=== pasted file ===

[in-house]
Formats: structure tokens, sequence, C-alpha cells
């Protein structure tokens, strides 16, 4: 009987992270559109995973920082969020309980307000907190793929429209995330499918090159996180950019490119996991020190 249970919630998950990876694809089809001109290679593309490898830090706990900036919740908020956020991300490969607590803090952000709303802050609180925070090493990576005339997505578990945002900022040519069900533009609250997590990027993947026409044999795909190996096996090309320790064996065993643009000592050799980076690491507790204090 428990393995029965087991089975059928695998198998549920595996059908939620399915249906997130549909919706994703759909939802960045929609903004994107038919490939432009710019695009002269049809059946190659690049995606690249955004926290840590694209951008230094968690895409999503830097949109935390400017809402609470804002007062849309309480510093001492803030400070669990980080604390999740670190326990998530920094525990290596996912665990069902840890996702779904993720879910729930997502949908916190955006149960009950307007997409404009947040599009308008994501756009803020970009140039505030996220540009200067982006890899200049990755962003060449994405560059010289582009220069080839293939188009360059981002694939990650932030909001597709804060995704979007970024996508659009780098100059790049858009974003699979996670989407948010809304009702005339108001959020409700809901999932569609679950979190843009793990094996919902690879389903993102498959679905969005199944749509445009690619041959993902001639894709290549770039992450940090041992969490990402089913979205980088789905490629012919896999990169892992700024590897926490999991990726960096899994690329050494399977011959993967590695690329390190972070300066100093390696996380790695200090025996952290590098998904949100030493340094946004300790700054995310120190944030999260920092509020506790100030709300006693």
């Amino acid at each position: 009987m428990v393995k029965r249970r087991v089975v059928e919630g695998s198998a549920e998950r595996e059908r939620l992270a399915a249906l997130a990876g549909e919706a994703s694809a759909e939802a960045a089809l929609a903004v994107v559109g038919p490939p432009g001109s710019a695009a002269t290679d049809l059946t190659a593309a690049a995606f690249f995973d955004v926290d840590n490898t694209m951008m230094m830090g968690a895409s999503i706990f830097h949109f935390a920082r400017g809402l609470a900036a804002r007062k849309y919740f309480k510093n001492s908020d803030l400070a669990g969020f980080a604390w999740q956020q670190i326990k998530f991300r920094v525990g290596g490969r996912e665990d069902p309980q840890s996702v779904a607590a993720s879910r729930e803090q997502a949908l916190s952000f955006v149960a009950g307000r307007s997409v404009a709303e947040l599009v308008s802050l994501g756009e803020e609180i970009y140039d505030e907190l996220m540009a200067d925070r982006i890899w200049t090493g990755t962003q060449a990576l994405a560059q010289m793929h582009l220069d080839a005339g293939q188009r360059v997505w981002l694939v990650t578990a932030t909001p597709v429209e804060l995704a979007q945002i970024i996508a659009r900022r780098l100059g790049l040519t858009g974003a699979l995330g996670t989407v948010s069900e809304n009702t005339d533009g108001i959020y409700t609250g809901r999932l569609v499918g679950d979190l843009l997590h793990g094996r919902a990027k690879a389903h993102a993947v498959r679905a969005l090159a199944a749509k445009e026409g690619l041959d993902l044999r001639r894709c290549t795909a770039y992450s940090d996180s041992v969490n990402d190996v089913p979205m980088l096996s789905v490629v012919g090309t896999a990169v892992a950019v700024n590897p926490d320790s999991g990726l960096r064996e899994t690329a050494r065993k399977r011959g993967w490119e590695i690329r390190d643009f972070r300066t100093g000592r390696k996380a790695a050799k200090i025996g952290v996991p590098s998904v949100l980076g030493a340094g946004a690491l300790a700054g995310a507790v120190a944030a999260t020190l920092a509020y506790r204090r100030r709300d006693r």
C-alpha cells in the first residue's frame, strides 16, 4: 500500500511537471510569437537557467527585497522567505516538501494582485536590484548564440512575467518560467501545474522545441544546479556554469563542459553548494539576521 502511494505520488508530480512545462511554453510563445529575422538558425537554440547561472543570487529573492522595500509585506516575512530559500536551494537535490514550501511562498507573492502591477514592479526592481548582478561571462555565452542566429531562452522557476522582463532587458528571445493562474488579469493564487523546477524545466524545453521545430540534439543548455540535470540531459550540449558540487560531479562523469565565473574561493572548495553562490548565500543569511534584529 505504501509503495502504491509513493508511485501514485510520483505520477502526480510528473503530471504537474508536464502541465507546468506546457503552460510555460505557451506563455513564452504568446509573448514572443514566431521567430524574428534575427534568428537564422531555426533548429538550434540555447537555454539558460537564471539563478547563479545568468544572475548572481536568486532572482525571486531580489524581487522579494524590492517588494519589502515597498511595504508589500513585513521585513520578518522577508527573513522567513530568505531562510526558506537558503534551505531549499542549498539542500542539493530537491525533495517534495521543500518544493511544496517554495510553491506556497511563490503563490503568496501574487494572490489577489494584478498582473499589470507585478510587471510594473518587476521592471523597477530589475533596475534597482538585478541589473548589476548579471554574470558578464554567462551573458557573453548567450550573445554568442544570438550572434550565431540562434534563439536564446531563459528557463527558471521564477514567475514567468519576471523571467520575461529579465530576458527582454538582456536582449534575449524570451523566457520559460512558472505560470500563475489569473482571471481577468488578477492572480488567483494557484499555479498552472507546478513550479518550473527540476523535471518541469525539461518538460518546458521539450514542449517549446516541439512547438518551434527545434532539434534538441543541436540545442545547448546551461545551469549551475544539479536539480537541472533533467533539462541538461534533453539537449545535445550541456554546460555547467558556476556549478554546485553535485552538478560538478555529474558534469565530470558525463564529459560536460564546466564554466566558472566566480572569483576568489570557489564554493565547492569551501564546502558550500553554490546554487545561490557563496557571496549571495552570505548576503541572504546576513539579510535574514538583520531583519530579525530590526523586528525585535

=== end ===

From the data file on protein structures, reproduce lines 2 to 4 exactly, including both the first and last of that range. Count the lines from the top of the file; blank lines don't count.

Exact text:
Formats: structure tokens, sequence, C-alpha cells
């Protein structure tokens, strides 16, 4: 009987992270559109995973920082969020309980307000907190793929429209995330499918090159996180950019490119996991020190 249970919630998950990876694809089809001109290679593309490898830090706990900036919740908020956020991300490969607590803090952000709303802050609180925070090493990576005339997505578990945002900022040519069900533009609250997590990027993947026409044999795909190996096996090309320790064996065993643009000592050799980076690491507790204090 428990393995029965087991089975059928695998198998549920595996059908939620399915249906997130549909919706994703759909939802960045929609903004994107038919490939432009710019695009002269049809059946190659690049995606690249955004926290840590694209951008230094968690895409999503830097949109935390400017809402609470804002007062849309309480510093001492803030400070669990980080604390999740670190326990998530920094525990290596996912665990069902840890996702779904993720879910729930997502949908916190955006149960009950307007997409404009947040599009308008994501756009803020970009140039505030996220540009200067982006890899200049990755962003060449994405560059010289582009220069080839293939188009360059981002694939990650932030909001597709804060995704979007970024996508659009780098100059790049858009974003699979996670989407948010809304009702005339108001959020409700809901999932569609679950979190843009793990094996919902690879389903993102498959679905969005199944749509445009690619041959993902001639894709290549770039992450940090041992969490990402089913979205980088789905490629012919896999990169892992700024590897926490999991990726960096899994690329050494399977011959993967590695690329390190972070300066100093390696996380790695200090025996952290590098998904949100030493340094946004300790700054995310120190944030999260920092509020506790100030709300006693």
């Amino acid at each position: 009987m428990v393995k029965r249970r087991v089975v059928e919630g695998s198998a549920e998950r595996e059908r939620l992270a399915a249906l997130a990876g549909e919706a994703s694809a759909e939802a960045a089809l929609a903004v994107v559109g038919p490939p432009g001109s710019a695009a002269t290679d049809l059946t190659a593309a690049a995606f690249f995973d955004v926290d840590n490898t694209m951008m230094m830090g968690a895409s999503i706990f830097h949109f935390a920082r400017g809402l609470a900036a804002r007062k849309y919740f309480k510093n001492s908020d803030l400070a669990g969020f980080a604390w999740q956020q670190i326990k998530f991300r920094v525990g290596g490969r996912e665990d069902p309980q840890s996702v779904a607590a993720s879910r729930e803090q997502a949908l916190s952000f955006v149960a009950g307000r307007s997409v404009a709303e947040l599009v308008s802050l994501g756009e803020e609180i970009y140039d505030e907190l996220m540009a200067d925070r982006i890899w200049t090493g990755t962003q060449a990576l994405a560059q010289m793929h582009l220069d080839a005339g293939q188009r360059v997505w981002l694939v990650t578990a932030t909001p597709v429209e804060l995704a979007q945002i970024i996508a659009r900022r780098l100059g790049l040519t858009g974003a699979l995330g996670t989407v948010s069900e809304n009702t005339d533009g108001i959020y409700t609250g809901r999932l569609v499918g679950d979190l843009l997590h793990g094996r919902a990027k690879a389903h993102a993947v498959r679905a969005l090159a199944a749509k445009e026409g690619l041959d993902l044999r001639r894709c290549t795909a770039y992450s940090d996180s041992v969490n990402d190996v089913p979205m980088l096996s789905v490629v012919g090309t896999a990169v892992a950019v700024n590897p926490d320790s999991g990726l960096r064996e899994t690329a050494r065993k399977r011959g993967w490119e590695i690329r390190d643009f972070r300066t100093g000592r390696k996380a790695a050799k200090i025996g952290v996991p590098s998904v949100l980076g030493a340094g946004a690491l300790a700054g995310a507790v120190a944030a999260t020190l920092a509020y506790r204090r100030r709300d006693r």